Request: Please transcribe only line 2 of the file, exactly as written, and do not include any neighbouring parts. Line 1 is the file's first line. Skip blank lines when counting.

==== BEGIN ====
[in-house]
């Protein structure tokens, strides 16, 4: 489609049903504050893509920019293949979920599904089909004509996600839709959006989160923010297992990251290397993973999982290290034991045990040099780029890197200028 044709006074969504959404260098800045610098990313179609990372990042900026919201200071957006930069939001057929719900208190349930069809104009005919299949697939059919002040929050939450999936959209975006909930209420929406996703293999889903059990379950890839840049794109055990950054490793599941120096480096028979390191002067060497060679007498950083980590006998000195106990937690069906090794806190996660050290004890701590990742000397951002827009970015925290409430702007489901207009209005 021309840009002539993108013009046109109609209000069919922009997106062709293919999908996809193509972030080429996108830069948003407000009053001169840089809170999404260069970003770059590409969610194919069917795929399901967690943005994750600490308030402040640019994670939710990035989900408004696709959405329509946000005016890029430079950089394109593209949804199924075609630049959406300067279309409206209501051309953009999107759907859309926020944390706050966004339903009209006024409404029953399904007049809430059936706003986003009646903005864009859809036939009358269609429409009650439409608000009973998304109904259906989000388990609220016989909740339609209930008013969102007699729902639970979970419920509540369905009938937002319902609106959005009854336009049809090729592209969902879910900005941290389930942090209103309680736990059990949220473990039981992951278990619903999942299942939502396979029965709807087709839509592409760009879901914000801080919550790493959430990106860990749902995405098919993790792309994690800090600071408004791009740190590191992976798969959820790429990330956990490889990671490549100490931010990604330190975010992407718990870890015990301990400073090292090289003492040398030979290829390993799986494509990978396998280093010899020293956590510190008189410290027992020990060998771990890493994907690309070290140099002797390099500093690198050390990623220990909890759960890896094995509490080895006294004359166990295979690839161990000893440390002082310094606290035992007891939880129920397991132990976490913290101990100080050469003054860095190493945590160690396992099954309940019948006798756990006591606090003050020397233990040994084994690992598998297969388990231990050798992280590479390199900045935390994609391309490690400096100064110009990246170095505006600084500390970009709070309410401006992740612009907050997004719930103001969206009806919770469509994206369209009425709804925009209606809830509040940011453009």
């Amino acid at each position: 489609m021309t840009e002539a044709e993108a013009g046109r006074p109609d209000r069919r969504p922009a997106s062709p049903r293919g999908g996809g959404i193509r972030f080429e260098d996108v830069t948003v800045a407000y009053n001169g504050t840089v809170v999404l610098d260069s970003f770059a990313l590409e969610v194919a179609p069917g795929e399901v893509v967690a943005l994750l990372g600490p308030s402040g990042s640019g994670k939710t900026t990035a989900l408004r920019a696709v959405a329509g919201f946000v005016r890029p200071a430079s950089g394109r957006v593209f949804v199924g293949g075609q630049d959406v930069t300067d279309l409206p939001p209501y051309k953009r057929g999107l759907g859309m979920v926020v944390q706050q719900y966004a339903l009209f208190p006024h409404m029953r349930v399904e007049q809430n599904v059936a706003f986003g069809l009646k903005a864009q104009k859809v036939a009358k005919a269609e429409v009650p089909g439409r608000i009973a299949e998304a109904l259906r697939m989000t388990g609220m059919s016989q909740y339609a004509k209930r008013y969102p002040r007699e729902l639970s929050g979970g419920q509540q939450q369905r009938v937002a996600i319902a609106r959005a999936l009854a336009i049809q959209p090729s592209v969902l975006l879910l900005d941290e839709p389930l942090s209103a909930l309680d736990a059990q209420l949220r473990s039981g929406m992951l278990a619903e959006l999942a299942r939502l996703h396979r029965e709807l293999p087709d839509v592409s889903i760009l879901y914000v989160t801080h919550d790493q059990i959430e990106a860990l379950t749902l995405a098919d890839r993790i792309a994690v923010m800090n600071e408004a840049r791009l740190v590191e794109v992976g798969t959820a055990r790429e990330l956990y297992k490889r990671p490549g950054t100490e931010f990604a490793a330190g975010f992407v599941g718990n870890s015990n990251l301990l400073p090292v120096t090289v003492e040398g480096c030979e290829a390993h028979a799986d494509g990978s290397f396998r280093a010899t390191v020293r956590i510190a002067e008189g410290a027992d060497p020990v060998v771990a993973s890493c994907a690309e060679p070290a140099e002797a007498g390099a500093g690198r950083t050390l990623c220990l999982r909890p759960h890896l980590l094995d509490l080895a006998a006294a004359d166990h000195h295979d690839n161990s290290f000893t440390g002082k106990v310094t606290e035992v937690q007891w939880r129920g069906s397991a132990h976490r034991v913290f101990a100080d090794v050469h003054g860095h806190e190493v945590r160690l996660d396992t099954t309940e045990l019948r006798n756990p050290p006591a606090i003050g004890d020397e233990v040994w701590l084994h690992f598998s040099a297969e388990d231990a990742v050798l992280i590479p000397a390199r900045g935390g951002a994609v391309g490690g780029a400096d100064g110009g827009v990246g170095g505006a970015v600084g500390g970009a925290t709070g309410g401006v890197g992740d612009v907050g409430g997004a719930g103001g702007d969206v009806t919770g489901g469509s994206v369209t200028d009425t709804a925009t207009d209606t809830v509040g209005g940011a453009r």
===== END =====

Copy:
């Protein structure tokens, strides 16, 4: 489609049903504050893509920019293949979920599904089909004509996600839709959006989160923010297992990251290397993973999982290290034991045990040099780029890197200028 044709006074969504959404260098800045610098990313179609990372990042900026919201200071957006930069939001057929719900208190349930069809104009005919299949697939059919002040929050939450999936959209975006909930209420929406996703293999889903059990379950890839840049794109055990950054490793599941120096480096028979390191002067060497060679007498950083980590006998000195106990937690069906090794806190996660050290004890701590990742000397951002827009970015925290409430702007489901207009209005 021309840009002539993108013009046109109609209000069919922009997106062709293919999908996809193509972030080429996108830069948003407000009053001169840089809170999404260069970003770059590409969610194919069917795929399901967690943005994750600490308030402040640019994670939710990035989900408004696709959405329509946000005016890029430079950089394109593209949804199924075609630049959406300067279309409206209501051309953009999107759907859309926020944390706050966004339903009209006024409404029953399904007049809430059936706003986003009646903005864009859809036939009358269609429409009650439409608000009973998304109904259906989000388990609220016989909740339609209930008013969102007699729902639970979970419920509540369905009938937002319902609106959005009854336009049809090729592209969902879910900005941290389930942090209103309680736990059990949220473990039981992951278990619903999942299942939502396979029965709807087709839509592409760009879901914000801080919550790493959430990106860990749902995405098919993790792309994690800090600071408004791009740190590191992976798969959820790429990330956990490889990671490549100490931010990604330190975010992407718990870890015990301990400073090292090289003492040398030979290829390993799986494509990978396998280093010899020293956590510190008189410290027992020990060998771990890493994907690309070290140099002797390099500093690198050390990623220990909890759960890896094995509490080895006294004359166990295979690839161990000893440390002082310094606290035992007891939880129920397991132990976490913290101990100080050469003054860095190493945590160690396992099954309940019948006798756990006591606090003050020397233990040994084994690992598998297969388990231990050798992280590479390199900045935390994609391309490690400096100064110009990246170095505006600084500390970009709070309410401006992740612009907050997004719930103001969206009806919770469509994206369209009425709804925009209606809830509040940011453009």